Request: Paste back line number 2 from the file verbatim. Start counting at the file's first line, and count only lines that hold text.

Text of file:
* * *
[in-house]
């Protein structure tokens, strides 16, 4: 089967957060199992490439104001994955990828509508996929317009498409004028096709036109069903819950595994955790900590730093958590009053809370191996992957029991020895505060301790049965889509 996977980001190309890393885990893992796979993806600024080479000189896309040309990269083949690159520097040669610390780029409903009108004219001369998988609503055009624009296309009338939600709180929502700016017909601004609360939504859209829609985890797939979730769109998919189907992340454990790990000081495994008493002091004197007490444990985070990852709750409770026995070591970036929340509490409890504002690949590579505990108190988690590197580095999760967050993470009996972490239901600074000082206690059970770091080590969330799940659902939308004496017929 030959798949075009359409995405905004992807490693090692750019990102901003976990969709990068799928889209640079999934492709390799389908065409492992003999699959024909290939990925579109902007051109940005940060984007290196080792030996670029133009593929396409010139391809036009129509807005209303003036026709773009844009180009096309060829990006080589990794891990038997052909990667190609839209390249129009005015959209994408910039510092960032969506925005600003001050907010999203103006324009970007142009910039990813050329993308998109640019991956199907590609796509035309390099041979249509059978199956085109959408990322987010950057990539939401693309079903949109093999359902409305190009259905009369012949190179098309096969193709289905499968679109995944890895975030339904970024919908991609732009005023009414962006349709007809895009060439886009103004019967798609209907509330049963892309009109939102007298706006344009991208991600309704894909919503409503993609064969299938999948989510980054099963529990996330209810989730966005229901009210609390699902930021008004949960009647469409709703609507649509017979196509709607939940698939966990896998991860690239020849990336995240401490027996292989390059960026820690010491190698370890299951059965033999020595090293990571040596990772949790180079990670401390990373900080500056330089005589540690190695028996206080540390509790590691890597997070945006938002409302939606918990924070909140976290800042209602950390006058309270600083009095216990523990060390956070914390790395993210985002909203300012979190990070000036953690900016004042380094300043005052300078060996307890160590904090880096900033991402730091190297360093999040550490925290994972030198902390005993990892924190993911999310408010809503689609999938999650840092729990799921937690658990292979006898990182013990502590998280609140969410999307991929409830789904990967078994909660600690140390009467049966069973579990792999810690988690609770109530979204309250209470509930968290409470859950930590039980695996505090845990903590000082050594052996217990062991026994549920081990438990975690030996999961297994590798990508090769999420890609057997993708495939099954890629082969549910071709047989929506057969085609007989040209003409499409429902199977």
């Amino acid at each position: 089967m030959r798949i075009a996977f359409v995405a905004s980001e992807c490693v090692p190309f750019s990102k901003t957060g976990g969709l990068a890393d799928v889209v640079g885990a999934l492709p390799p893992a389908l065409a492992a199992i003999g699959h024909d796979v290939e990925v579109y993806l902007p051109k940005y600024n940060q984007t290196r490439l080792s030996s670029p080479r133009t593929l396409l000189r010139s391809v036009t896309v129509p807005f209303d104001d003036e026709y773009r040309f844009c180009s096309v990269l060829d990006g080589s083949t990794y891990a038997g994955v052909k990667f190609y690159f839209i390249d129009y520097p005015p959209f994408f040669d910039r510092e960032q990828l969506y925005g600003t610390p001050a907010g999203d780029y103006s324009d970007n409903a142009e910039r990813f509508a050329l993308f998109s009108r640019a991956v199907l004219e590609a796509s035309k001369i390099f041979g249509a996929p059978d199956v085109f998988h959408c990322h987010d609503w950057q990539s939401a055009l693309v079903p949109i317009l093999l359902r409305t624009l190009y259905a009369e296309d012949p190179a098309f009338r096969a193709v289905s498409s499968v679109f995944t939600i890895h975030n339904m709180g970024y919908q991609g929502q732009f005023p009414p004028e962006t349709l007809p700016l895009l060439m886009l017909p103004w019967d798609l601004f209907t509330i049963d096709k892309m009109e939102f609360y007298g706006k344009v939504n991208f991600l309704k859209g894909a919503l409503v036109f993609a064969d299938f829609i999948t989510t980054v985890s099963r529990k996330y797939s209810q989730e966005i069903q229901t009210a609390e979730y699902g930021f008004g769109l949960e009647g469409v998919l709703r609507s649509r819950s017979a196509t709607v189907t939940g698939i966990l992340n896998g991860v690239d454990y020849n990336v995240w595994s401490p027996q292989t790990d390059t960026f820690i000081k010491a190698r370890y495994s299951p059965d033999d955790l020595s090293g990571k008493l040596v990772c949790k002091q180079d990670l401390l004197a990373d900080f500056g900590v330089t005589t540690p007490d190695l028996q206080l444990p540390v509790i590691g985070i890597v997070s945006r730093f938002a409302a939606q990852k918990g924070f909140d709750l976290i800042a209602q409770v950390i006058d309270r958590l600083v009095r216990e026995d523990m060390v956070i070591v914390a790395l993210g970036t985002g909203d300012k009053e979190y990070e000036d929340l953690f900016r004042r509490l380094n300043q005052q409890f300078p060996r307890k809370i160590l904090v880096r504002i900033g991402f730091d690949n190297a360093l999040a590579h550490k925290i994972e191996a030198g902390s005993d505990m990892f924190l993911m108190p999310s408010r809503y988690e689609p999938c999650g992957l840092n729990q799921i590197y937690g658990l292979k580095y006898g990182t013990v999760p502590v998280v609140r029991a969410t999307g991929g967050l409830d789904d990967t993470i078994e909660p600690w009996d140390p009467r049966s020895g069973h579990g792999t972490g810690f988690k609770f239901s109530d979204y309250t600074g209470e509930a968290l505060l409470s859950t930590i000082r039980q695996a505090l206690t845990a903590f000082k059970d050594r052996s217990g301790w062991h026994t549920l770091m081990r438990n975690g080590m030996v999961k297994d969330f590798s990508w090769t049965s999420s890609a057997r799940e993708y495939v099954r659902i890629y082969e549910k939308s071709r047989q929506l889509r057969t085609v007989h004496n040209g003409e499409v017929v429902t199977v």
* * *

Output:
């Protein structure tokens, strides 16, 4: 089967957060199992490439104001994955990828509508996929317009498409004028096709036109069903819950595994955790900590730093958590009053809370191996992957029991020895505060301790049965889509 996977980001190309890393885990893992796979993806600024080479000189896309040309990269083949690159520097040669610390780029409903009108004219001369998988609503055009624009296309009338939600709180929502700016017909601004609360939504859209829609985890797939979730769109998919189907992340454990790990000081495994008493002091004197007490444990985070990852709750409770026995070591970036929340509490409890504002690949590579505990108190988690590197580095999760967050993470009996972490239901600074000082206690059970770091080590969330799940659902939308004496017929 030959798949075009359409995405905004992807490693090692750019990102901003976990969709990068799928889209640079999934492709390799389908065409492992003999699959024909290939990925579109902007051109940005940060984007290196080792030996670029133009593929396409010139391809036009129509807005209303003036026709773009844009180009096309060829990006080589990794891990038997052909990667190609839209390249129009005015959209994408910039510092960032969506925005600003001050907010999203103006324009970007142009910039990813050329993308998109640019991956199907590609796509035309390099041979249509059978199956085109959408990322987010950057990539939401693309079903949109093999359902409305190009259905009369012949190179098309096969193709289905499968679109995944890895975030339904970024919908991609732009005023009414962006349709007809895009060439886009103004019967798609209907509330049963892309009109939102007298706006344009991208991600309704894909919503409503993609064969299938999948989510980054099963529990996330209810989730966005229901009210609390699902930021008004949960009647469409709703609507649509017979196509709607939940698939966990896998991860690239020849990336995240401490027996292989390059960026820690010491190698370890299951059965033999020595090293990571040596990772949790180079990670401390990373900080500056330089005589540690190695028996206080540390509790590691890597997070945006938002409302939606918990924070909140976290800042209602950390006058309270600083009095216990523990060390956070914390790395993210985002909203300012979190990070000036953690900016004042380094300043005052300078060996307890160590904090880096900033991402730091190297360093999040550490925290994972030198902390005993990892924190993911999310408010809503689609999938999650840092729990799921937690658990292979006898990182013990502590998280609140969410999307991929409830789904990967078994909660600690140390009467049966069973579990792999810690988690609770109530979204309250209470509930968290409470859950930590039980695996505090845990903590000082050594052996217990062991026994549920081990438990975690030996999961297994590798990508090769999420890609057997993708495939099954890629082969549910071709047989929506057969085609007989040209003409499409429902199977």